J.C. Penney store

J.C. Penney Co. Inc. is jumping on the resale bandwagon as part of a broader reinvention that is touching every part of the business — but has yet to stop the retailer’s decline in sales, which fell 9.2 percent in the second quarter.

After Macy’s Inc. unveiled a pilot Wednesday that brought ThredUp to 40 of its stores for back to school, Penney’s followed suit Thursday, revealing a similar partnership with the thrift store in 30 of its locations.

Starting this week, secondhand handbags and women’s fashion will be available in a branded ThredUp space in Penney’s stores in select markets.

Jill Soltau, who has led J.C. Penney as chief executive officer for less than a year, is in the midst of a very difficult turnaround that has the company working hard to better understand its shoppers.

“We will fully respond to what they want from us, what they need from us and just as importantly what they are giving us permission to be,” Soltau said on a conference call with analysts.

“Our new partnership with ThredUp, the world’s largest online consignment store featuring like-new styles from leading designers and brands, is a great example,” she said. “With the exponential growth in resale, there’s no doubt that demand for affordable luxury is at an all-time high. There is an emotional thrill that comes with finding a high-quality secondhand product for much less…We’re excited about the prospects of creating a new in-store experience that makes high-end brands attainable, as well as catering to eco-minded consumers who want more sustainable options in their wardrobe.”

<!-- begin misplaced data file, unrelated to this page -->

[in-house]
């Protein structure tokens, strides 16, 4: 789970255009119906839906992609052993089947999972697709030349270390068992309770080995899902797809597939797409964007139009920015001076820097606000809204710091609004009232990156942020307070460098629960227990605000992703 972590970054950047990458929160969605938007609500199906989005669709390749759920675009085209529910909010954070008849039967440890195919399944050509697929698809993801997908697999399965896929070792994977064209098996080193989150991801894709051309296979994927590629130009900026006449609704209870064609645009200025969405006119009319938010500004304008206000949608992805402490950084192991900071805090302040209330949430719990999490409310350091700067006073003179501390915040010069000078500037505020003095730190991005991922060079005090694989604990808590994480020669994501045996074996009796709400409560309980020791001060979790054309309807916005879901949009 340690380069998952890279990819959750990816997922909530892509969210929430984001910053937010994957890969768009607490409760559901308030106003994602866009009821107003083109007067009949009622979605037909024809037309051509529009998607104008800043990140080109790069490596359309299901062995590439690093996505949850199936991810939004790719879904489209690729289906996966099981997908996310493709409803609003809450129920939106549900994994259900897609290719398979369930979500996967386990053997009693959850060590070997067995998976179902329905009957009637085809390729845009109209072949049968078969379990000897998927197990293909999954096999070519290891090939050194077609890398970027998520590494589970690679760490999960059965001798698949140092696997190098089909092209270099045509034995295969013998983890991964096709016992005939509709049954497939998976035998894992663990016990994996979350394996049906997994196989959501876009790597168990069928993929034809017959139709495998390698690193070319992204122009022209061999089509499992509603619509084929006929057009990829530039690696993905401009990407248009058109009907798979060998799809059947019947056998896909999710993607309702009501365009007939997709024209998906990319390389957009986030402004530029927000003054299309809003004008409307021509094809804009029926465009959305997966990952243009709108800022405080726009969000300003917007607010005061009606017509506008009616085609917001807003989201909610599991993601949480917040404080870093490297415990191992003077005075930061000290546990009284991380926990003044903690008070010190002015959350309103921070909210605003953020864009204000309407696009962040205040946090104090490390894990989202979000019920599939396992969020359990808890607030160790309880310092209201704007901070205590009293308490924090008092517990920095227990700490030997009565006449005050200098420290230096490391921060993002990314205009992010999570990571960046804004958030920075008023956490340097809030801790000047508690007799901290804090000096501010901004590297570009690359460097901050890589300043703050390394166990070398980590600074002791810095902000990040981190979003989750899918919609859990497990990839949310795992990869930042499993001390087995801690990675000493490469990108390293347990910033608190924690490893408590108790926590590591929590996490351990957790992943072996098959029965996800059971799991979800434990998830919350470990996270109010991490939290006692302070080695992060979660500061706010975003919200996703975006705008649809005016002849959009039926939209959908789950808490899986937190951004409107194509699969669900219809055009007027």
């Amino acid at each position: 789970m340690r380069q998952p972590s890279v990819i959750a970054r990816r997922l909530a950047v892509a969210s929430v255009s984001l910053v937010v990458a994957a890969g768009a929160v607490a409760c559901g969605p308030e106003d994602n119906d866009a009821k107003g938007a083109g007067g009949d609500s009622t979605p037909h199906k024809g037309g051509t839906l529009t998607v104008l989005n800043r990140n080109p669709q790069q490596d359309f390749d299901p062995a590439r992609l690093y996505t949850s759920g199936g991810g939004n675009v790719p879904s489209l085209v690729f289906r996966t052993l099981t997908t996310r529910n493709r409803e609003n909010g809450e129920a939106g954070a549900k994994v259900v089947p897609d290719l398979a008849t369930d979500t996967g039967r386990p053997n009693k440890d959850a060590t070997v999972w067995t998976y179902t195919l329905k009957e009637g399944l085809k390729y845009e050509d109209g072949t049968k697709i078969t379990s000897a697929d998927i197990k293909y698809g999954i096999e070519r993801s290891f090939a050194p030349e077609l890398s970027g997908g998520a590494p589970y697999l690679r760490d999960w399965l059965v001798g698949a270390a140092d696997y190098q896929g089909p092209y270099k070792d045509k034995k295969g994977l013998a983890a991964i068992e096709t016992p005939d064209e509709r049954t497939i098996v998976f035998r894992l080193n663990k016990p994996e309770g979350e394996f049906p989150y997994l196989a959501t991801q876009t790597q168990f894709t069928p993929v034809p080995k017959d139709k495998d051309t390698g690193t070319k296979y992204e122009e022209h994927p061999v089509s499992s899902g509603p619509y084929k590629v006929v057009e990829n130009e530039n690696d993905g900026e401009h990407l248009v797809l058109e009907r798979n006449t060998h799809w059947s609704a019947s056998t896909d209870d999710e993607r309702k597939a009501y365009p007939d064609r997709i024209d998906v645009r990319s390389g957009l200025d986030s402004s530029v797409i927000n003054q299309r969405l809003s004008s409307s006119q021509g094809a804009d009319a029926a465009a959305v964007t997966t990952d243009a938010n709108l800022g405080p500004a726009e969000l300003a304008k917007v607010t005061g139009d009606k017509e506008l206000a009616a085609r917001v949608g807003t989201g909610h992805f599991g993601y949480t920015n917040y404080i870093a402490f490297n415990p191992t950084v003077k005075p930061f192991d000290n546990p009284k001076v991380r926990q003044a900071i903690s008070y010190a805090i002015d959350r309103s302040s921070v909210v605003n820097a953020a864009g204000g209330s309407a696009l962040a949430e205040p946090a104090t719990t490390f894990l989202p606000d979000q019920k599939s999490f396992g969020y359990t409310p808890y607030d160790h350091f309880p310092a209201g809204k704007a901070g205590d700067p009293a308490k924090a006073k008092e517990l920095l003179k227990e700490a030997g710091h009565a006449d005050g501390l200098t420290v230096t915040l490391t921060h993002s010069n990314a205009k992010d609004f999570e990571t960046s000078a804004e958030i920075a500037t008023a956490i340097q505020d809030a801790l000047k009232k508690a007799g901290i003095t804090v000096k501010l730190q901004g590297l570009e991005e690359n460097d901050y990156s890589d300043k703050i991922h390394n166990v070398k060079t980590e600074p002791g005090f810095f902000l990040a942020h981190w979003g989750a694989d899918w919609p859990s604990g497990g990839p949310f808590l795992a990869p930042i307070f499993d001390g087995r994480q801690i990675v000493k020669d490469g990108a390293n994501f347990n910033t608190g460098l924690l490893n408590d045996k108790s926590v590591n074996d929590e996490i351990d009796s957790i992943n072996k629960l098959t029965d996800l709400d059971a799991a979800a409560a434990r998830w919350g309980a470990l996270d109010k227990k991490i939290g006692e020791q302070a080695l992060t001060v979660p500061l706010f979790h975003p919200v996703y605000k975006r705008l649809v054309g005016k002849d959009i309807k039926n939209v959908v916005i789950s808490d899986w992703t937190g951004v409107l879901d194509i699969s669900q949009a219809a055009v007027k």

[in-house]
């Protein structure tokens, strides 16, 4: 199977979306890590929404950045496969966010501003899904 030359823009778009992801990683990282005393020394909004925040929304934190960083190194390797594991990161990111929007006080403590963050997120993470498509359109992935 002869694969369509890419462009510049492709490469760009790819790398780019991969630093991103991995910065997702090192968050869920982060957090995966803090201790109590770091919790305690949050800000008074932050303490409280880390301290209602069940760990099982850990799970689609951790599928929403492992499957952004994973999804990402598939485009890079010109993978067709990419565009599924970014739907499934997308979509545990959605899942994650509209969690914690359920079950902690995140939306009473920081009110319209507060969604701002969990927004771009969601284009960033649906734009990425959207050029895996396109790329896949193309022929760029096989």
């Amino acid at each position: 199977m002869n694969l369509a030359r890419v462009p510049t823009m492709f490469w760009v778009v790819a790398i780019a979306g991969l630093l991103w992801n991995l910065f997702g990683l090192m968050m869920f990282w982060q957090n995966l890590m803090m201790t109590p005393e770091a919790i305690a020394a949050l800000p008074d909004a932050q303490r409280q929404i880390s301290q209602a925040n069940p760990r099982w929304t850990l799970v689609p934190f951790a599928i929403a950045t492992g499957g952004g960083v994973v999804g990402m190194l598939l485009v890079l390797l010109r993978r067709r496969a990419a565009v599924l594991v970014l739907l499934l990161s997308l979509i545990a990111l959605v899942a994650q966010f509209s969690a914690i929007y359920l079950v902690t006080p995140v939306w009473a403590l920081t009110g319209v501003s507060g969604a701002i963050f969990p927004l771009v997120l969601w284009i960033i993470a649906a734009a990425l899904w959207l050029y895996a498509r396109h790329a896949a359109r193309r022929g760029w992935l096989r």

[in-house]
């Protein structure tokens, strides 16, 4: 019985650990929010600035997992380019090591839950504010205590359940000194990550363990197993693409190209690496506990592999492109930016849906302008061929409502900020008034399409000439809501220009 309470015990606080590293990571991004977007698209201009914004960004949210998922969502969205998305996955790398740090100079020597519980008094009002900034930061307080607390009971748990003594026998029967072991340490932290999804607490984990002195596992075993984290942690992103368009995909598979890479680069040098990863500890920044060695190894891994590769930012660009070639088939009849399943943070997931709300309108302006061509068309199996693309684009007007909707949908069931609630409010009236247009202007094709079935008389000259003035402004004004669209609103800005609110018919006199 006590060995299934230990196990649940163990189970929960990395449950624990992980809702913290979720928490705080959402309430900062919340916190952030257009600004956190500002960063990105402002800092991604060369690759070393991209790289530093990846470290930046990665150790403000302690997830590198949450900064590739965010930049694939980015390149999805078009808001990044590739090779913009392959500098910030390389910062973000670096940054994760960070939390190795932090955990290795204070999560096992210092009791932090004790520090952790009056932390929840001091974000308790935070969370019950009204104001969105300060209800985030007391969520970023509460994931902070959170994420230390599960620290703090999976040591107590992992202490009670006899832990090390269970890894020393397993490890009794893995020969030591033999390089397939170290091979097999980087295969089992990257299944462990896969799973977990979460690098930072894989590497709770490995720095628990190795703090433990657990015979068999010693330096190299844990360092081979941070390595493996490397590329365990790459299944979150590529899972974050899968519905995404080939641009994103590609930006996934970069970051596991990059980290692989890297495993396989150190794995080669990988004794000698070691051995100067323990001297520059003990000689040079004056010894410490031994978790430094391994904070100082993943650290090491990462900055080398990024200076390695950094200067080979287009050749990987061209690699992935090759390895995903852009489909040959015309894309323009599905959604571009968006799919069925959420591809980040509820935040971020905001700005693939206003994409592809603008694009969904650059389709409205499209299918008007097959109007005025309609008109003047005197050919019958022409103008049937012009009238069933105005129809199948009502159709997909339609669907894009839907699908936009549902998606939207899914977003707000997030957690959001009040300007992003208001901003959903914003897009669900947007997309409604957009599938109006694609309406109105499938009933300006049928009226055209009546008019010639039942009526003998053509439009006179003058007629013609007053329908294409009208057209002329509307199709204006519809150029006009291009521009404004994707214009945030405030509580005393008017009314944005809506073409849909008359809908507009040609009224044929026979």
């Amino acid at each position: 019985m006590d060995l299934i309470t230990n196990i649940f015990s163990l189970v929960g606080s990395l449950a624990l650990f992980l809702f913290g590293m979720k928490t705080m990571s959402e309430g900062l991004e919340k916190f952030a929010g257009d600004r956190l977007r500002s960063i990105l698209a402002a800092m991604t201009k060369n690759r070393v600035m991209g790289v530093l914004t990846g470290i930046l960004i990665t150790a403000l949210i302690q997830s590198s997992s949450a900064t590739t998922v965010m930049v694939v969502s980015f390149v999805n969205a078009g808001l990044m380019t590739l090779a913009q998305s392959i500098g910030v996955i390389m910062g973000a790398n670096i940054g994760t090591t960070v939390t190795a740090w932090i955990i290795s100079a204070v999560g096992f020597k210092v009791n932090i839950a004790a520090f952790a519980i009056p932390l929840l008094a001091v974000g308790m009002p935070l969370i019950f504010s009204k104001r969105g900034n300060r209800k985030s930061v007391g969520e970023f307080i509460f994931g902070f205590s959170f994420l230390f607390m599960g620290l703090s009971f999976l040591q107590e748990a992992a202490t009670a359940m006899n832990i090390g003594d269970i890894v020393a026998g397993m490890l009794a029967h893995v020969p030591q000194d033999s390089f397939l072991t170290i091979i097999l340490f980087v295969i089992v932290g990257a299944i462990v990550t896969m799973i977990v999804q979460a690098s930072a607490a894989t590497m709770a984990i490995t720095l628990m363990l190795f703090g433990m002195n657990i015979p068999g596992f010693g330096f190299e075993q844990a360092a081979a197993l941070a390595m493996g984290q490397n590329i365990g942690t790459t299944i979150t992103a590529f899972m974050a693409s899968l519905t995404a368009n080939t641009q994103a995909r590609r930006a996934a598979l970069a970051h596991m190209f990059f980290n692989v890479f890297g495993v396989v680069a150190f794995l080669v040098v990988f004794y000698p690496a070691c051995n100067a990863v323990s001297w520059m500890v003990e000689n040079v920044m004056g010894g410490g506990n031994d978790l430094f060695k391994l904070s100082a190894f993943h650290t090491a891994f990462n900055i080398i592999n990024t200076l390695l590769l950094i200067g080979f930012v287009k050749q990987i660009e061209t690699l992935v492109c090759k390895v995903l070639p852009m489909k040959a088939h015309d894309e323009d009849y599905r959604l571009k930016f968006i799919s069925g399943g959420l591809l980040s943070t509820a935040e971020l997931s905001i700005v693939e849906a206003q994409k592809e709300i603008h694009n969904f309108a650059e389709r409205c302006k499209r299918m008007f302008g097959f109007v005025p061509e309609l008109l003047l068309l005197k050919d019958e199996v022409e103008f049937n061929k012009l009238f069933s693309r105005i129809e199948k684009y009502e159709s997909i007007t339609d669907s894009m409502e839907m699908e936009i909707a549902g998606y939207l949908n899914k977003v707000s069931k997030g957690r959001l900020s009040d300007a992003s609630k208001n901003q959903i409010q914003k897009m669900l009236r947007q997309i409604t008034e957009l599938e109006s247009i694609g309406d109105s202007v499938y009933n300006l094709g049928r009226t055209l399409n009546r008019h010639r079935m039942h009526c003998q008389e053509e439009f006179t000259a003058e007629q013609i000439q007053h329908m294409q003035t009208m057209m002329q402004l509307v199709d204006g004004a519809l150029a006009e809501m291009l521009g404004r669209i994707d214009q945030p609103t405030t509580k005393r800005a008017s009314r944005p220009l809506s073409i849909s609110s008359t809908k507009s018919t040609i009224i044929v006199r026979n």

The resale connection came as Penney’s published its second-quarter earnings. Its net loss narrowed to $48 million, or 15 cents per share in the quarter ended Aug. 3, compared with a net loss of $101 million, or 32 cents per share in the same period last year.

On an adjusted basis, the loss was 18 cents per share, an improvement from 38 cents a year earlier, and better than analysts’ expectations for a 31 cents loss, according to FactSet.

Investors zeroed in on net sales decreasing to $2.51 billion from $2.76 billion a year earlier and below the $2.64 billion FactSet consensus. Comparable sales fell 9 percent.

The company’s stock inched up to a shade above 58 cents in trading Thursday, leaving it with a market capitalization of $183.7 million.

Penney’s was previously warned that it could become delisted from the New York Stock Exchange if it doesn’t get back up. Soltau said the company has “every intention of increasing our share price to above $1 through the improvements in our operating performance or, if necessary, via other remedies available to us.” That could include a reverse stock split.

But clearly, that’s just one of the moving parts at Penney’s.

“We are re-establishing and rebuilding the foundational practices needed to strengthen our day-to-day business,” the ceo said. “The expectations we set for 2019 are built with a deliberate focus on restoring the discipline required to enhance inventory management and productivity, lower our cost of goods sold and return growth in a sustainable and profitable manner…While we still have work to do on our top line, I strongly believe that growing sales in an unprofitable way is simply not an option. The only way to reconstruct the business is through a holistic approach across all the key tenets of strategic, purposeful and effective retailing.”

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